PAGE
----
FSE Midlands: Could sub-4% five-year fixes be obsolete by February?

Rozi Jones
2nd November 2017
David Whittaker Keystone Mortgages for Business
"Come February next year I can’t believe any lenders will be running sub-4% five-year fixed rates by then."

Mortgages for Business’ David Whittaker has said that today's rate rise doesn't worry him but he is concerned by recent changes in swap rates which will continue to push mortgage rates up.

Speaking at today’s FSE Midlands at the Ricoh Arena in Coventry, Whittaker said: “The moves on five-year swap rates worry me greatly – I think it is 1.09% today but in September it was 0.77%. Come February next year I can’t believe any lenders will be running sub-4% five-year fixed rates by then. I tell people that the fix-rate ship is sailing from the harbour and that they need to get on it because it’s not coming back anytime soon.”

He also highlighted how Keystone had moved its pricing this week on its five-year fixes but said he could see swap rates going up further and therefore suggested rates will continue to rise.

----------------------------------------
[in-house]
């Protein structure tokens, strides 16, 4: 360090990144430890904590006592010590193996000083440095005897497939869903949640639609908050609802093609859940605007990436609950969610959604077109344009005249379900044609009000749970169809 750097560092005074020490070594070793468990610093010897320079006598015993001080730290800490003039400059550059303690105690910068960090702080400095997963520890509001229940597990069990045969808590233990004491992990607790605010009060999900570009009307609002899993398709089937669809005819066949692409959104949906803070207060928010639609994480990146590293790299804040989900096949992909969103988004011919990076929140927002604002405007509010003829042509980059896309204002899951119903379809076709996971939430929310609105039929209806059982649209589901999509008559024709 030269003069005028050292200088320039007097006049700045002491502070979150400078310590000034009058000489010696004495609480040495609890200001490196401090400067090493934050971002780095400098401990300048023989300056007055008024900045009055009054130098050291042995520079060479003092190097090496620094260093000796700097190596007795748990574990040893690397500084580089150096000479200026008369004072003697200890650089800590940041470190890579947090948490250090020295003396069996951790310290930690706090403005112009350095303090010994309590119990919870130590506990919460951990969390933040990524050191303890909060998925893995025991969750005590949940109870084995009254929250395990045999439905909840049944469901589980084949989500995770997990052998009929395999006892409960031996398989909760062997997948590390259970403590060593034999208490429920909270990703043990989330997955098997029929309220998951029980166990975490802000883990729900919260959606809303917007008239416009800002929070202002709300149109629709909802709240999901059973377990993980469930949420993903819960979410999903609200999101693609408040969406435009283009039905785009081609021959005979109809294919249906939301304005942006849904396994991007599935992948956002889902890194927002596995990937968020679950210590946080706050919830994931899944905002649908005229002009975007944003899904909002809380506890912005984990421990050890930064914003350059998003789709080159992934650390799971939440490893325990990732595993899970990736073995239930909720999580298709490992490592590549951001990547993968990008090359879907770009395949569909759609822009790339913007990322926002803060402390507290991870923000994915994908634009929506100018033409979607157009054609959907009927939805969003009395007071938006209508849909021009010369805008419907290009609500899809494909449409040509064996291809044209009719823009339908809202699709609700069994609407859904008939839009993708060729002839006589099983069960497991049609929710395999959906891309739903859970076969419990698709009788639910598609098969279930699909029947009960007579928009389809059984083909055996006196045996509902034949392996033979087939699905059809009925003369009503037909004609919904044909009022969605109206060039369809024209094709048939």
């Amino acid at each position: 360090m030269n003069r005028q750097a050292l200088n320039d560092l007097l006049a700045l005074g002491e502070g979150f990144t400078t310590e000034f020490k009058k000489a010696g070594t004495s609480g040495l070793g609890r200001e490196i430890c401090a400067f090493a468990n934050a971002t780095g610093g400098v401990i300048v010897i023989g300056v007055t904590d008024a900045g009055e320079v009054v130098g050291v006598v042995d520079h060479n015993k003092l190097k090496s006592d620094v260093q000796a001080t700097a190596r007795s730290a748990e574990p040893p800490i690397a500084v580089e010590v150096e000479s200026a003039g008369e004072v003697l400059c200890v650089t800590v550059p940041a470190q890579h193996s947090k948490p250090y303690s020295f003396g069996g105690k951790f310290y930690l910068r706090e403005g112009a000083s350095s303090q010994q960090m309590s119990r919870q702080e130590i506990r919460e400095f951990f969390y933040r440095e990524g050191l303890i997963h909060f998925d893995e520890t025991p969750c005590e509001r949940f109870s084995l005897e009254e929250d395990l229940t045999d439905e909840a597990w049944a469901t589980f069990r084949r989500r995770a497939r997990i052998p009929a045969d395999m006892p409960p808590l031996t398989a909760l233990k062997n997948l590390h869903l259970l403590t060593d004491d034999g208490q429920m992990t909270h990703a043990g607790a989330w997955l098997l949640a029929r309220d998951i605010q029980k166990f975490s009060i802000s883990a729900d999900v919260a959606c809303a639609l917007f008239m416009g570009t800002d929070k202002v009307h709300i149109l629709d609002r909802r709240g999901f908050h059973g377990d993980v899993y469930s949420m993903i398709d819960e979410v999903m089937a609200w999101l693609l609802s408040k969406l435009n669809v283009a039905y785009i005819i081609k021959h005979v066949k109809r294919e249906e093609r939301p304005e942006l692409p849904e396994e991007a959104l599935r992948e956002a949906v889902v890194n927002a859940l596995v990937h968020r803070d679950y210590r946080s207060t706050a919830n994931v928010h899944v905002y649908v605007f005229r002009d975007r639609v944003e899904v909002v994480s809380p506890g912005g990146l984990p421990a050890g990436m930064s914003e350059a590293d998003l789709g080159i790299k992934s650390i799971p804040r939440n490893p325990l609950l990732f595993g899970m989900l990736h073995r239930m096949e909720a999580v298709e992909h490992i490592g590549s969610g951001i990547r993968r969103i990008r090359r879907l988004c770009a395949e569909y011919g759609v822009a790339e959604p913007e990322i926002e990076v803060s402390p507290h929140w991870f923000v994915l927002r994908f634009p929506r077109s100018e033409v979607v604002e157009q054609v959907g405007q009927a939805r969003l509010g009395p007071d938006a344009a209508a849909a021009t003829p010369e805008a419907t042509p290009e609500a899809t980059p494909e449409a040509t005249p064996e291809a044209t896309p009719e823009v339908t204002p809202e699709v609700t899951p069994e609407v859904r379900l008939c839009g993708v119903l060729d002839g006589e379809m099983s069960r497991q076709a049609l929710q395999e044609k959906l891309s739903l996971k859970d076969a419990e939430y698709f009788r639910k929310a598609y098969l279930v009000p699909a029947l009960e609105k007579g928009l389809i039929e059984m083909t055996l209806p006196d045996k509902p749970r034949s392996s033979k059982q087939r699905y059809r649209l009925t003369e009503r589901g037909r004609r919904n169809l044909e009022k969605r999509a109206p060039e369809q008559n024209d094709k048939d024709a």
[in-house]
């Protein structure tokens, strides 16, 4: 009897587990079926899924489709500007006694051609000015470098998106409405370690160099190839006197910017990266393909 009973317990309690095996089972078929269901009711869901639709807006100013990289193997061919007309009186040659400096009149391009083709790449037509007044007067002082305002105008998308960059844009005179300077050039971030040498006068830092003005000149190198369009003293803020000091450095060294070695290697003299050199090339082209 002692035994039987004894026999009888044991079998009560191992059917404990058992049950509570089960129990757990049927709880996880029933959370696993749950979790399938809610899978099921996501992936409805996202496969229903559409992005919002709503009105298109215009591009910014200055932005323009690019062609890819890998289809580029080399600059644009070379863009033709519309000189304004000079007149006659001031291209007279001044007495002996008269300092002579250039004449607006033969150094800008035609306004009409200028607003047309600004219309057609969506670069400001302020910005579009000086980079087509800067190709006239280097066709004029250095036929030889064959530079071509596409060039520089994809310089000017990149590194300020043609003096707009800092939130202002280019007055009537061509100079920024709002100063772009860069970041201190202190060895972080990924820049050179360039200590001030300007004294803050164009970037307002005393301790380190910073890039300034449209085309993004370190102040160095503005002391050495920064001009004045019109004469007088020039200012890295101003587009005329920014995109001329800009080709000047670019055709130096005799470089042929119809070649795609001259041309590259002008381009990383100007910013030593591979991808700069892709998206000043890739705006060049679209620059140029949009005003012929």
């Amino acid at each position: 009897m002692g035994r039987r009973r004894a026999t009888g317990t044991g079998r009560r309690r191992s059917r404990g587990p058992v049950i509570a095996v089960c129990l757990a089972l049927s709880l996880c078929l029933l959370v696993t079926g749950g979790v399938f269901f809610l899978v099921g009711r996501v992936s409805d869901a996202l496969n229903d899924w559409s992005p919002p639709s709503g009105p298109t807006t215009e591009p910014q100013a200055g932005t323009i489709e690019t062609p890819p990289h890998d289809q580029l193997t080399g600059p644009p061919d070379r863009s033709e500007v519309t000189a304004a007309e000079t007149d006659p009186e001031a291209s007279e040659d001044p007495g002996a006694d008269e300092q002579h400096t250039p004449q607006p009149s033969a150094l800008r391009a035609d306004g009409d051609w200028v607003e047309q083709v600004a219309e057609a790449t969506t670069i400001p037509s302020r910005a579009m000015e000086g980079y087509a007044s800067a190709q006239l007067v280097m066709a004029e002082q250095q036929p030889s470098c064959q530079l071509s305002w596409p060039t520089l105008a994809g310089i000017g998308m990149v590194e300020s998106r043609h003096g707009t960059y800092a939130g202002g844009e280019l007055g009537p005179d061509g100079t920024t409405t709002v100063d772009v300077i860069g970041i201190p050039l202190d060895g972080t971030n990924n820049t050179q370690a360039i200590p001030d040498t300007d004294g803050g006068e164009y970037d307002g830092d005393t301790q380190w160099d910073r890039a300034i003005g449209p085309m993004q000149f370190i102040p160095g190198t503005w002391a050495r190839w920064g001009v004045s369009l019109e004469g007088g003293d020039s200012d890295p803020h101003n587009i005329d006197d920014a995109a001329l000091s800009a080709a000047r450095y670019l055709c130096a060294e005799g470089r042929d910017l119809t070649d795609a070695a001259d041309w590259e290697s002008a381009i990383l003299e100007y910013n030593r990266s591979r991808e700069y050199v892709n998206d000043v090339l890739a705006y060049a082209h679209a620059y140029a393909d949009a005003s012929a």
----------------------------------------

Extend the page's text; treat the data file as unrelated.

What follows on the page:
Whittaker said that a new buy-to-let lender was due to launch into the market next month but suggested any future new lenders would lose credibility if they didn’t come to market with both a personal and limited company product proposition.

He also pointed out the increase in limited company buy-to-let mortgage activity over the last 12-18 months, with 15 out of 37 buy-to-let lenders now offering limited company products. As of today, out of 1,233 buy-to-let mortgage products, 263 accepted limited company applications.

Whittaker said the recently-introduced PRA underwriting changes for portfolio landlords had landed but “a whole lot of lenders have had to change their DNA, skills and computer systems” in order to comply. He said: “There will be a car crash at some point when all this comes together.”

Part of the requirements under the new underwriting changes was the need for brokers to provide a portfolio landlord spreadsheet. He said: “As of the 1st October three out of those 37 lenders released spreadsheets which were either PDF or Word documents. It is very disappointing that 37 lenders couldn’t get in a room together and come up with a universal spreadsheet to be used across all of them.”

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